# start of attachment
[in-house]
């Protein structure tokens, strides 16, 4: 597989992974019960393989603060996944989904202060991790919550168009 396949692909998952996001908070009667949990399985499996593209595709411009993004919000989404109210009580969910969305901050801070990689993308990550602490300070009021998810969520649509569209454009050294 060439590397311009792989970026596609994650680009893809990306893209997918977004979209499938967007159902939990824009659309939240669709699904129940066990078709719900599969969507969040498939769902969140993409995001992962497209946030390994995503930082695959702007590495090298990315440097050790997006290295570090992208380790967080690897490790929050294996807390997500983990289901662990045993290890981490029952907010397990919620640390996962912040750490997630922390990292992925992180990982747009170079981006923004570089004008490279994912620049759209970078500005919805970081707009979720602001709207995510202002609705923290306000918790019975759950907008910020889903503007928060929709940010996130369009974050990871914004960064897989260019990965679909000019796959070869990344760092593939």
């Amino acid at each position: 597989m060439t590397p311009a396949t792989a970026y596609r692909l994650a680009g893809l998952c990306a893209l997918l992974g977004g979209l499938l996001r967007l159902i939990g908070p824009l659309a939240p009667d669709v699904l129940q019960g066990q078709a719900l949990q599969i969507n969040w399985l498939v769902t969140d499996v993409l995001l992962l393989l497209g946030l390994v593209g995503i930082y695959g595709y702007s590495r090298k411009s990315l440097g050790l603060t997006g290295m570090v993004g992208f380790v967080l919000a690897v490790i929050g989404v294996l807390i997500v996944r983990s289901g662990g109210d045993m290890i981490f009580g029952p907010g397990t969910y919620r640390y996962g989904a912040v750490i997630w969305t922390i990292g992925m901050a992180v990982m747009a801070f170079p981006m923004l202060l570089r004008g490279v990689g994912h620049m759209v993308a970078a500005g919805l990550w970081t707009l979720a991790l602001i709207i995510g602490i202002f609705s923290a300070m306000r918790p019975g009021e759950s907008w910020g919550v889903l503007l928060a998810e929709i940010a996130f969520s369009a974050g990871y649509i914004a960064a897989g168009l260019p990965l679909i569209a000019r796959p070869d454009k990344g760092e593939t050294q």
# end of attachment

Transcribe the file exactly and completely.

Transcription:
[in-house]
């Protein structure tokens, strides 16, 4: 597989992974019960393989603060996944989904202060991790919550168009 396949692909998952996001908070009667949990399985499996593209595709411009993004919000989404109210009580969910969305901050801070990689993308990550602490300070009021998810969520649509569209454009050294 060439590397311009792989970026596609994650680009893809990306893209997918977004979209499938967007159902939990824009659309939240669709699904129940066990078709719900599969969507969040498939769902969140993409995001992962497209946030390994995503930082695959702007590495090298990315440097050790997006290295570090992208380790967080690897490790929050294996807390997500983990289901662990045993290890981490029952907010397990919620640390996962912040750490997630922390990292992925992180990982747009170079981006923004570089004008490279994912620049759209970078500005919805970081707009979720602001709207995510202002609705923290306000918790019975759950907008910020889903503007928060929709940010996130369009974050990871914004960064897989260019990965679909000019796959070869990344760092593939």
């Amino acid at each position: 597989m060439t590397p311009a396949t792989a970026y596609r692909l994650a680009g893809l998952c990306a893209l997918l992974g977004g979209l499938l996001r967007l159902i939990g908070p824009l659309a939240p009667d669709v699904l129940q019960g066990q078709a719900l949990q599969i969507n969040w399985l498939v769902t969140d499996v993409l995001l992962l393989l497209g946030l390994v593209g995503i930082y695959g595709y702007s590495r090298k411009s990315l440097g050790l603060t997006g290295m570090v993004g992208f380790v967080l919000a690897v490790i929050g989404v294996l807390i997500v996944r983990s289901g662990g109210d045993m290890i981490f009580g029952p907010g397990t969910y919620r640390y996962g989904a912040v750490i997630w969305t922390i990292g992925m901050a992180v990982m747009a801070f170079p981006m923004l202060l570089r004008g490279v990689g994912h620049m759209v993308a970078a500005g919805l990550w970081t707009l979720a991790l602001i709207i995510g602490i202002f609705s923290a300070m306000r918790p019975g009021e759950s907008w910020g919550v889903l503007l928060a998810e929709i940010a996130f969520s369009a974050g990871y649509i914004a960064a897989g168009l260019p990965l679909i569209a000019r796959p070869d454009k990344g760092e593939t050294q």